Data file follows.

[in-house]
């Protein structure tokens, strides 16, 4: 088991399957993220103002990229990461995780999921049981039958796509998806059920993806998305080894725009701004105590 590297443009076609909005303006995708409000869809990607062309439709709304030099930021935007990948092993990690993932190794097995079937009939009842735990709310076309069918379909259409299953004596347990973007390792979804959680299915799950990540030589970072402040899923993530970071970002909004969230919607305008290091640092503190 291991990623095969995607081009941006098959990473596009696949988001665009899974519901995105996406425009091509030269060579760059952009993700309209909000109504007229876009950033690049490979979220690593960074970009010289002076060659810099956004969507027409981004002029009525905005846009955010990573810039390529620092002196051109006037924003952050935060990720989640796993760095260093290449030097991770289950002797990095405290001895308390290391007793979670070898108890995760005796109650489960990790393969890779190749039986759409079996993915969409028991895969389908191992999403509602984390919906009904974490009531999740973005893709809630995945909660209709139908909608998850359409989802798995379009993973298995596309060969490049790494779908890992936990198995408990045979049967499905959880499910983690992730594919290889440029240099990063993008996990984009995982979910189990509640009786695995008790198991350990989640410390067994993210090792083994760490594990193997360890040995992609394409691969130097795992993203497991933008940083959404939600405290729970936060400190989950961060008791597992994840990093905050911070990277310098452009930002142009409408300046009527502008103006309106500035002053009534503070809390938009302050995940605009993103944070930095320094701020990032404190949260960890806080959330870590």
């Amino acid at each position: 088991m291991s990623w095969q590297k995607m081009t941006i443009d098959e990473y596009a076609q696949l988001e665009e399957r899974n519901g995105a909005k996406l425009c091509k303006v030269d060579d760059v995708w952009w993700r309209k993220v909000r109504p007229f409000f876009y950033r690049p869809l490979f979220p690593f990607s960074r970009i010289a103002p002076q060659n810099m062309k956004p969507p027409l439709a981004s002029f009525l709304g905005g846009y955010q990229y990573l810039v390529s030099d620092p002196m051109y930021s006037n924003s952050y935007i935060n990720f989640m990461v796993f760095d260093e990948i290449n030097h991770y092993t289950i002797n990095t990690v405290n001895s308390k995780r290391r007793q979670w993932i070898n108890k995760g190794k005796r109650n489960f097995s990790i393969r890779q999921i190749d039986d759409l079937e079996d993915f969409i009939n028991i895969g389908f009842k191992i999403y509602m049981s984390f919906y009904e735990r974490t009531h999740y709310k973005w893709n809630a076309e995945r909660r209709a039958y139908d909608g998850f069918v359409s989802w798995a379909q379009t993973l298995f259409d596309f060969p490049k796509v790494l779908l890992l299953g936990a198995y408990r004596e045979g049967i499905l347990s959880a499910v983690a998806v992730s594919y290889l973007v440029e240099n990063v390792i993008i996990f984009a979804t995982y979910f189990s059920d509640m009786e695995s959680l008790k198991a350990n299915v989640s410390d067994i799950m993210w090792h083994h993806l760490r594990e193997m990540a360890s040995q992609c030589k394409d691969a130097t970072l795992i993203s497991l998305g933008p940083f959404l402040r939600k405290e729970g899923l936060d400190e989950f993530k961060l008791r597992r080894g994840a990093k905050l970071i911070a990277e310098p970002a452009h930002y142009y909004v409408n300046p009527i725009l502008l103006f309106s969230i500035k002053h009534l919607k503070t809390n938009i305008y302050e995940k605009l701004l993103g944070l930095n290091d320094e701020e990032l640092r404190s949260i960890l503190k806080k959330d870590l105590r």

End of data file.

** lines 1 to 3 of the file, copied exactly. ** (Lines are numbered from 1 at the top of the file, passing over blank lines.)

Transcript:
[in-house]
């Protein structure tokens, strides 16, 4: 088991399957993220103002990229990461995780999921049981039958796509998806059920993806998305080894725009701004105590 590297443009076609909005303006995708409000869809990607062309439709709304030099930021935007990948092993990690993932190794097995079937009939009842735990709310076309069918379909259409299953004596347990973007390792979804959680299915799950990540030589970072402040899923993530970071970002909004969230919607305008290091640092503190 291991990623095969995607081009941006098959990473596009696949988001665009899974519901995105996406425009091509030269060579760059952009993700309209909000109504007229876009950033690049490979979220690593960074970009010289002076060659810099956004969507027409981004002029009525905005846009955010990573810039390529620092002196051109006037924003952050935060990720989640796993760095260093290449030097991770289950002797990095405290001895308390290391007793979670070898108890995760005796109650489960990790393969890779190749039986759409079996993915969409028991895969389908191992999403509602984390919906009904974490009531999740973005893709809630995945909660209709139908909608998850359409989802798995379009993973298995596309060969490049790494779908890992936990198995408990045979049967499905959880499910983690992730594919290889440029240099990063993008996990984009995982979910189990509640009786695995008790198991350990989640410390067994993210090792083994760490594990193997360890040995992609394409691969130097795992993203497991933008940083959404939600405290729970936060400190989950961060008791597992994840990093905050911070990277310098452009930002142009409408300046009527502008103006309106500035002053009534503070809390938009302050995940605009993103944070930095320094701020990032404190949260960890806080959330870590």
């Amino acid at each position: 088991m291991s990623w095969q590297k995607m081009t941006i443009d098959e990473y596009a076609q696949l988001e665009e399957r899974n519901g995105a909005k996406l425009c091509k303006v030269d060579d760059v995708w952009w993700r309209k993220v909000r109504p007229f409000f876009y950033r690049p869809l490979f979220p690593f990607s960074r970009i010289a103002p002076q060659n810099m062309k956004p969507p027409l439709a981004s002029f009525l709304g905005g846009y955010q990229y990573l810039v390529s030099d620092p002196m051109y930021s006037n924003s952050y935007i935060n990720f989640m990461v796993f760095d260093e990948i290449n030097h991770y092993t289950i002797n990095t990690v405290n001895s308390k995780r290391r007793q979670w993932i070898n108890k995760g190794k005796r109650n489960f097995s990790i393969r890779q999921i190749d039986d759409l079937e079996d993915f969409i009939n028991i895969g389908f009842k191992i999403y509602m049981s984390f919906y009904e735990r974490t009531h999740y709310k973005w893709n809630a076309e995945r909660r209709a039958y139908d909608g998850f069918v359409s989802w798995a379909q379009t993973l298995f259409d596309f060969p490049k796509v790494l779908l890992l299953g936990a198995y408990r004596e045979g049967i499905l347990s959880a499910v983690a998806v992730s594919y290889l973007v440029e240099n990063v390792i993008i996990f984009a979804t995982y979910f189990s059920d509640m009786e695995s959680l008790k198991a350990n299915v989640s410390d067994i799950m993210w090792h083994h993806l760490r594990e193997m990540a360890s040995q992609c030589k394409d691969a130097t970072l795992i993203s497991l998305g933008p940083f959404l402040r939600k405290e729970g899923l936060d400190e989950f993530k961060l008791r597992r080894g994840a990093k905050l970071i911070a990277e310098p970002a452009h930002y142009y909004v409408n300046p009527i725009l502008l103006f309106s969230i500035k002053h009534l919607k503070t809390n938009i305008y302050e995940k605009l701004l993103g944070l930095n290091d320094e701020e990032l640092r404190s949260i960890l503190k806080k959330d870590l105590r």